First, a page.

Anthropology and the New Cosmopolitanism: Rooted, Feminist and Vernacular Perspectives

By Pnina Werbner | Go to book overview

Cosmopolitanism, derived from the Greek conjunction of 'world' (cosmos) and 'city' (polis), describes a 'citizen of the world', member in a 'universal circle of belonging that involves the transcendence of the particular and blindly given ties of kinship and country' (Cheah 2006: 487). Against 'globalisation', a term implying the free movement of capital and the global (mainly Western) spread of ideas and practices, cosmopolitanism is a word used by the new cosmopolitans to emphasise empathy, toleration and respect for other cultures and values. Thus, at its most basic, cosmopolitanism is about reaching out across cultural differences through dialogue, aesthetic enjoyment, and respect; of living together with difference. It is also about the cosmopolitan right to abode and hospitality in strange lands and, alongside that, the urgent need to devise ways of living together in peace in the international community. Against the slur that cosmopolitans are rootless, with no commitments to place or nation, the new post-1990s cosmopolitanism attempts to theorise the complex ways in which cosmopolitans juggle particular and transcendent loyalties — morally, and inevitably also, politically.

Whatever the definition, and whether we are talking of rooted, vernacular or elite interpretations of the term, cosmopolitanism has to be grasped as an ethical horizon — an aspirational outlook and mode of practice. Cosmopolitans insist on the human capacity to imagine the world from an Other's perspective, and to imagine the possibility of a borderless world of cultural plurality. We often label as cosmopolitan individuals with a certain subjective capacity to enjoy cultural diversity and travel; but because cosmopolitanism is itself a product of creativity and communication in the context of diversity, it must ultimately be understood not merely as individual, but as collective, relational and thus historically located.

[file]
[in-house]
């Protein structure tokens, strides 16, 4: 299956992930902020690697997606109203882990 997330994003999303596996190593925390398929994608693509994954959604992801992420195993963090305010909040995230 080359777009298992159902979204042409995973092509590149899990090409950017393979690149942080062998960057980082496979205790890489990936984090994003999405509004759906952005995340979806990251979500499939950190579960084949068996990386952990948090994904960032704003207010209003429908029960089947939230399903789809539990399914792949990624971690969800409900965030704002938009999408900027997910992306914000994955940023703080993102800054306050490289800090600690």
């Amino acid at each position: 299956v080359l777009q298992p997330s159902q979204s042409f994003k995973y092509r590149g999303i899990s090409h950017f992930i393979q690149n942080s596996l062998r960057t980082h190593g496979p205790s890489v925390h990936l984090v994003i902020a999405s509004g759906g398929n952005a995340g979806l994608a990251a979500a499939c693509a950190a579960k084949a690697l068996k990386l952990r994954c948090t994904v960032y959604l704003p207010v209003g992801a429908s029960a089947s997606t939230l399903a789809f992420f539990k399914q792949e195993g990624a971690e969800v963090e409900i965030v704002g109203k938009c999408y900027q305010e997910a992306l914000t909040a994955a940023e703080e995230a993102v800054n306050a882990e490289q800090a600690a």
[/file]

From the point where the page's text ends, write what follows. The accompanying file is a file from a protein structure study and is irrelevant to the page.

The New 'Normative' Cosmopolitanism

The year 1990 was a watershed one for the new cosmopolitanism scholarship. The fall of the Berlin Wall, signalling the end of the cold war, coincided with an awareness of a 'speeded up' economic globalisation, the spectacular rise of extraterrestrial media during the 1992 first Gulf War, and increasing consciousness of the perils of a looming ecological planetary disaster. The new normative cosmopolitanism, heralded by David Held's Democracy and the Global Order (1995), took up the vision of Immanuel Kant's 'Perpetual Peace' to argue for the apparently utopian possibility of cosmopolitan citizenship. Kant, it will be recalled, proposed that only a confederation of republics could guarantee peace and the cosmopolitan right of individuals to venture out as strangers and sojourn in other territories.

There were, originally, three discernible strands to this new normative cosmopolitanism. These have increasingly converged as empirical research reveals the

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